Community treatment services for persons with mental illness and substance use disorders

“The Department of State Health Services (DSHS) has Struggled to Deliver Integrated, Outcomes-Focused Community Mental Health and Substance Abuse Services.”

Texas Sunset Review Commission Final Results, July, 2015

My article last week delved into the lack of treatment services for persons with mental illness and substance use disorders, and the fact that our community has always done the best they could to provide the needed treatment; despite the lack of funding and clear-cut policy and other resources.

Just what services are available, and what is being done to bring equity to these individuals and their families? Very recently the U.S. Senate passed the Comprehensive Addictions and Recovery Act (CARA), by a vote of 94 to 1, authorizing funding for evidence-based prevention, treatment, and recovery programs to help Americans struggling with addiction. The Bill has been sent to the House of Representatives, where it is also predicted to pass overwhelmingly. This bill will authorize $600 million for grants to aid in our battle against opioid addiction and other substances. Just how much of this “pie” will trickle down to Texas is yet to be seen.

The State of Texas Department of State Health Services (DSHS) Sunset Review Commission released a final report in July of last year, on the status of treatment services in our state; findings of inadequacies and recommendations to correct the inadequacies ( RE: Sunset Advisory Commission, Final Results, TDHS, July, 2015). The Review Commission found many inadequacies in our state services, but I want to concentrate on one area in particular which should be of interest to us all; the provision of services to those with mental illness and a co-occurring substance use disorder.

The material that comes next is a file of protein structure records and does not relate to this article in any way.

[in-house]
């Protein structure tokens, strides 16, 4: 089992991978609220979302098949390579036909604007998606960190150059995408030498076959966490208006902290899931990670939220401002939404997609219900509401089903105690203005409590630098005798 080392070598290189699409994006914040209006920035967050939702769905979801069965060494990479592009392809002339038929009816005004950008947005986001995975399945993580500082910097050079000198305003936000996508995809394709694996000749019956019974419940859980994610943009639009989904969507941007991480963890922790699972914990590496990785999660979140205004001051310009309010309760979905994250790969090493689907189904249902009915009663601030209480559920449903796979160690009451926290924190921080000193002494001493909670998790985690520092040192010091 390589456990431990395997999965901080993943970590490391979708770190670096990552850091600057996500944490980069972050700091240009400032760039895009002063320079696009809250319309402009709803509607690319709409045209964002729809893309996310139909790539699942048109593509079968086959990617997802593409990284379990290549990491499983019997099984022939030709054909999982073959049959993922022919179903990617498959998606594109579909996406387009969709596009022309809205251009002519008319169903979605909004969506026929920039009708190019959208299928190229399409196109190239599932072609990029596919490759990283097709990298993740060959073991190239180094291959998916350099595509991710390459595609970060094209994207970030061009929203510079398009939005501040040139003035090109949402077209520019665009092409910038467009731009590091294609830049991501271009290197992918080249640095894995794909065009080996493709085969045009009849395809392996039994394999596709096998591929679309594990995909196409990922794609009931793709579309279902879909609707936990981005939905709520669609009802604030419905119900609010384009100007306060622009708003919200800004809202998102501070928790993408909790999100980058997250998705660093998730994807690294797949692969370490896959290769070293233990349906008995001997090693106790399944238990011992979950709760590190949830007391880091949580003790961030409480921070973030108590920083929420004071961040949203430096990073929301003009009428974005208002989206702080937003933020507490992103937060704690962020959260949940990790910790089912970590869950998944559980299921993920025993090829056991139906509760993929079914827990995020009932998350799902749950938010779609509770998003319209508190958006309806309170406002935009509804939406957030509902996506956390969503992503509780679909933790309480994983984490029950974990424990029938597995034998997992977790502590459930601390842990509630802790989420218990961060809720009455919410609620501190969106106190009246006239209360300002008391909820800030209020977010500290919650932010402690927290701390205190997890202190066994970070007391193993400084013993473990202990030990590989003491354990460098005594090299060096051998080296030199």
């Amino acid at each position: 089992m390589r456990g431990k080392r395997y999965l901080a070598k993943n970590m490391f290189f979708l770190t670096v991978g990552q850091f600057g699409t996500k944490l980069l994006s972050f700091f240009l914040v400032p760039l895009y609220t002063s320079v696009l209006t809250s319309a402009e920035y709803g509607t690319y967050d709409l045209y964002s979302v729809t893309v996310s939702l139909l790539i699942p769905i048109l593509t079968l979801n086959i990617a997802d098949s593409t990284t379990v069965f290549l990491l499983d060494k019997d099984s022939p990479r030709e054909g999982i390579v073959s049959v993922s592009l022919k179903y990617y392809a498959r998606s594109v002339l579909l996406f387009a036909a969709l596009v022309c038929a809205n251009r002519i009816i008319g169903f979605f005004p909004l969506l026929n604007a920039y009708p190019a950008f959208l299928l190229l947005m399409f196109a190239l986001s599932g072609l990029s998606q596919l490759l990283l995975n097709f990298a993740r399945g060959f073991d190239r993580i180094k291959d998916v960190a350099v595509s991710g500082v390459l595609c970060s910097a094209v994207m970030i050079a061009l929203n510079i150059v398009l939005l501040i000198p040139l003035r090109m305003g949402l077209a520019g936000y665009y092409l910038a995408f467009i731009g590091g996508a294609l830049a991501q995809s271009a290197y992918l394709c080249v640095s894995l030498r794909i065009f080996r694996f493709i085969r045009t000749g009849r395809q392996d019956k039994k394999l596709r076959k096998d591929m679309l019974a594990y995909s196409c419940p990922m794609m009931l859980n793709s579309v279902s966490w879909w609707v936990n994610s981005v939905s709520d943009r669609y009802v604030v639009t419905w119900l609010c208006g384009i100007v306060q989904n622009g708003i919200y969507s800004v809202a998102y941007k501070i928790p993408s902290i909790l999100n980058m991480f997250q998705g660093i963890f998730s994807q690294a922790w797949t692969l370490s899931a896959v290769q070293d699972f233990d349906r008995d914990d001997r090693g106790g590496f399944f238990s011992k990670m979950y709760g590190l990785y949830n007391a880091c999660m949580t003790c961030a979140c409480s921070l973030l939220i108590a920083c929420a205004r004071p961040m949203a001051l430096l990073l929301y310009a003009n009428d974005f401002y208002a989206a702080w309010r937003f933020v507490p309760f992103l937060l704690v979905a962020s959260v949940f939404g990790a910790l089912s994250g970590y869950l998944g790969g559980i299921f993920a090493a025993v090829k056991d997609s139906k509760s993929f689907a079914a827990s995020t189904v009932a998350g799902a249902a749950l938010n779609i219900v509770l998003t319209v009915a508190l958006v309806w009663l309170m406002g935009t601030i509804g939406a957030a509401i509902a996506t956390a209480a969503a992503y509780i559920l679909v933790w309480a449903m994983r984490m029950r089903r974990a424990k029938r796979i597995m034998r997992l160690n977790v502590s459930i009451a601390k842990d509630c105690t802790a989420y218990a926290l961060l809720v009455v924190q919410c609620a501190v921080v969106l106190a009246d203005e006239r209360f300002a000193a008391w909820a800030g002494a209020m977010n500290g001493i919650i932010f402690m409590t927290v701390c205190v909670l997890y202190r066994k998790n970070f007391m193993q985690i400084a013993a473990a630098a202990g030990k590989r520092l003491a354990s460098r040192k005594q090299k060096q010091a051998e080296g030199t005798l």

The Commission relates that 2 million persons in our state have a substance abuse problem, and almost 50 percent of persons with a mental illness diagnosis also have a substance abuse disorder; that’s over 200,000 individuals of the 500,000 adults in our state with serious mental illness. The Commission also pointed out that 175,000 of our youth have severe emotional disturbance.

As I pointed out in my previous article however, more than 60 percent of adults and more than 50 percent of our youth do not receive treatment for their disorders. The Commission also pointed out that there is a gross disparity in the mental health funding for regions of our state; some regions only seeing a very small part of the mental health and substance abuse “pie.”

Although I will not go into this report with any length, as it is very lengthy, I believe it is important to point out a few items. Inadequacies in our state services, as given by the Commission, include: DSHS distributes local mental health funding without a rational plan, attempts to more equitable distribute local mental health funding have repeatedly failed, local mental health organizations do not receive the support they need to be effective, most DSHS data requirements provide little information on actual outcomes, outdated regulations for community-based behavioral health treatment facilities stifle innovation and may not adequately protect vulnerable populations, DSHS has not seized obvious opportunities to integrate hotline, screening, and assessment functions for mental health and substance abuse services; and many other issues.